I then thought back on all of the new technology that has come out since Windows XP was released. I think everyone will agree that Windows Vista was somewhat of a stepping stone. Just like Windows Millennium was to Windows 98SE.

We now have hard drives over 1 terabyte, Quad-core processors and 64-bit computers. And quite a bit of these are now out in production systems, like yours. 64-bit enabled motherboards have been out for years now. If your computer’s motherboard was manufactured within the last few years, your computer is probably 64-bit compatible.

With that said, I started to look at some of the features of Windows 7 and what hardware I would need to run them. As I stated before, 64-bit enabled computers are pretty much main stream now, and with the memory limit of 128 gigabytes, opposed to 4 gigabyte memory limit on 32-bit, I think this is the way to go.

Note:
You cannot do an in-place upgrade of a 32-bit operating system to a 64-bit operating system. To do this, you have to backup your files and settings and then restore them to the new installation.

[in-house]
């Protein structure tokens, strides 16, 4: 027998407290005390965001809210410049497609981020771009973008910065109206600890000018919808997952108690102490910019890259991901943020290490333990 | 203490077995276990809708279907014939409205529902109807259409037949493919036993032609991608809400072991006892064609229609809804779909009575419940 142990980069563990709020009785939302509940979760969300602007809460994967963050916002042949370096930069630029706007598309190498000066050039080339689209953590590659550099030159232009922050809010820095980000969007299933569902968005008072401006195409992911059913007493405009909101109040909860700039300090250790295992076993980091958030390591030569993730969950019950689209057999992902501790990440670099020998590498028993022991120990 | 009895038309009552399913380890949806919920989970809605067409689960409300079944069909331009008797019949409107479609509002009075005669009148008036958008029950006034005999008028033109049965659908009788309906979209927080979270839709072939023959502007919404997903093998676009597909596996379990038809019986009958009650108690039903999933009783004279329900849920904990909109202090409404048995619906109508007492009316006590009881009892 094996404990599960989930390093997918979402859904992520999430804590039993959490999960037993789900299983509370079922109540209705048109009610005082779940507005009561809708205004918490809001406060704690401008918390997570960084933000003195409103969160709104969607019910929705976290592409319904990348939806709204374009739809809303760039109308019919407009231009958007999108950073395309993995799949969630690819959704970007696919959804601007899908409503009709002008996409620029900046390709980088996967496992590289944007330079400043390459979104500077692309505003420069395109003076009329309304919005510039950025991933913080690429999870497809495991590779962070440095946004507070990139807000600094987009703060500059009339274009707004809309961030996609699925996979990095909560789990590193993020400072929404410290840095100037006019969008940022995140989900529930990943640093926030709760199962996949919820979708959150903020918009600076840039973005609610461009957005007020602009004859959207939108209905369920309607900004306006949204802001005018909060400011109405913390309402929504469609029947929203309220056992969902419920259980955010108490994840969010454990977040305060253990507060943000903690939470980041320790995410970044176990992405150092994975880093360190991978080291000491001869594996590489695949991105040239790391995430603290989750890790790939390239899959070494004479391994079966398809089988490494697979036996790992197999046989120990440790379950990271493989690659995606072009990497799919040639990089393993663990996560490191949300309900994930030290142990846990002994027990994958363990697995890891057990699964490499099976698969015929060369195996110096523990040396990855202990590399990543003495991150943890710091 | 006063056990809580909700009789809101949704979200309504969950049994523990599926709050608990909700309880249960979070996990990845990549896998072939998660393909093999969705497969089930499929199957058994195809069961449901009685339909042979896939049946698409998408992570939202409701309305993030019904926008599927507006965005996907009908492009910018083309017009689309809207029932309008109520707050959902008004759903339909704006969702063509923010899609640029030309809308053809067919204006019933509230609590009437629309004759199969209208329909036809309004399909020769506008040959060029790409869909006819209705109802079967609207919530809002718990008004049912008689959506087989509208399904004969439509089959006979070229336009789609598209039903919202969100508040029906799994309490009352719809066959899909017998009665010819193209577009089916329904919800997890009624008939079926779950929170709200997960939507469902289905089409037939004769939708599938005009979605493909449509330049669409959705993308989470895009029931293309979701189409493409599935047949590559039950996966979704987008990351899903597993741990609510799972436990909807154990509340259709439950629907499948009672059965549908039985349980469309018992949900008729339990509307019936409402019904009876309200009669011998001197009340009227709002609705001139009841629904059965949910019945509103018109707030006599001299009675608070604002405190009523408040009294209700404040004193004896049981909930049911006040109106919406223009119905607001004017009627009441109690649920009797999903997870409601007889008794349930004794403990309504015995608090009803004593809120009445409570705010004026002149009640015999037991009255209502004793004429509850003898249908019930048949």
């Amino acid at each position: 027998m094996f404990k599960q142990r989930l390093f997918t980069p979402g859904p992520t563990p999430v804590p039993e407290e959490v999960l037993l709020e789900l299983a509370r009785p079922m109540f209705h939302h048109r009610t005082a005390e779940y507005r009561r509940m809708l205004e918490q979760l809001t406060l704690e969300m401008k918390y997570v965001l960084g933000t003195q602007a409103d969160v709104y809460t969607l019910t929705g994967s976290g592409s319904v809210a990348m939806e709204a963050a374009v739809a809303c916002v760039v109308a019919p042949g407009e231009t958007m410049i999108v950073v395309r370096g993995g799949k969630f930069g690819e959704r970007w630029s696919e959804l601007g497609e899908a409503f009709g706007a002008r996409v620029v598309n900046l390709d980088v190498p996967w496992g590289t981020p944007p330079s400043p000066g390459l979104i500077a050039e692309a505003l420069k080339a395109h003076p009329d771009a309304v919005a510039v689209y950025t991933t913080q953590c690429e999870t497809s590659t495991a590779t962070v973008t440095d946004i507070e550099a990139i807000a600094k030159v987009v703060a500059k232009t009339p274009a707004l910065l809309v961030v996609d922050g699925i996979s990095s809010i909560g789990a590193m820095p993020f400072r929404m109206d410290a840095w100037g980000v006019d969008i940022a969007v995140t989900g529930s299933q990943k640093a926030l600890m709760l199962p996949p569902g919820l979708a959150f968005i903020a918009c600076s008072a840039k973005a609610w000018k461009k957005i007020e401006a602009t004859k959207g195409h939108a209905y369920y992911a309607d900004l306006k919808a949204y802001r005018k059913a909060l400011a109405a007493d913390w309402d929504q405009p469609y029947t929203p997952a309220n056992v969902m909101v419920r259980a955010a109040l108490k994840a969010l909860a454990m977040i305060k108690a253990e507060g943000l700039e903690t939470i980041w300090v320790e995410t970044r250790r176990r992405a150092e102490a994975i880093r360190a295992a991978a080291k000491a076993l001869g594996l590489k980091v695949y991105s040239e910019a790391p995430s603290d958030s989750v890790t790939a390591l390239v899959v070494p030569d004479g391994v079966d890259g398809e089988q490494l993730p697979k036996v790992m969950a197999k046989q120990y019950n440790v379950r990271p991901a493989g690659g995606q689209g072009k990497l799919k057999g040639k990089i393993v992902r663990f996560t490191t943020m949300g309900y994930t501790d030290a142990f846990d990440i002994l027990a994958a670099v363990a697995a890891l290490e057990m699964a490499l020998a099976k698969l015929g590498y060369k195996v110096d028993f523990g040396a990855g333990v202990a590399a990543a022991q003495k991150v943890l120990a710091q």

Microsoft has had two different versions (32-bit & 64-bit) of their Windows operating systems (XP & Vista) that support x86-64 architecture since 2005. So I will use the 64-bit for this installation. I also want to use the Windows XP mode for Windows 7. This requires a processor that has Virtualization Technology (VT). The Intel E6600 processor in my system has VT. So the VT processors are out there, you just have to check with the manufacturer to see if it is compatible.

So with all of that information, I am going to put together a production system in the next few days from standard parts from my favorite vendors. I already have a parts list and it’s time to see how cheaply I can put this together (I have a big surprise for what I use as a monitor).

Till then,
Scott

 

Surge Protectors

A gentleman called me the other day and asked me about surge protectors. A typical surge protector power strip is built using Metal Oxide Varistors (MOV's). A cheapest kind may use just one varistor, from hot (live, active) to neutral. A better protector would contain at least three varistors; one across each of the three pairs of conductors (hot-neutral, hot-ground, neutral-ground).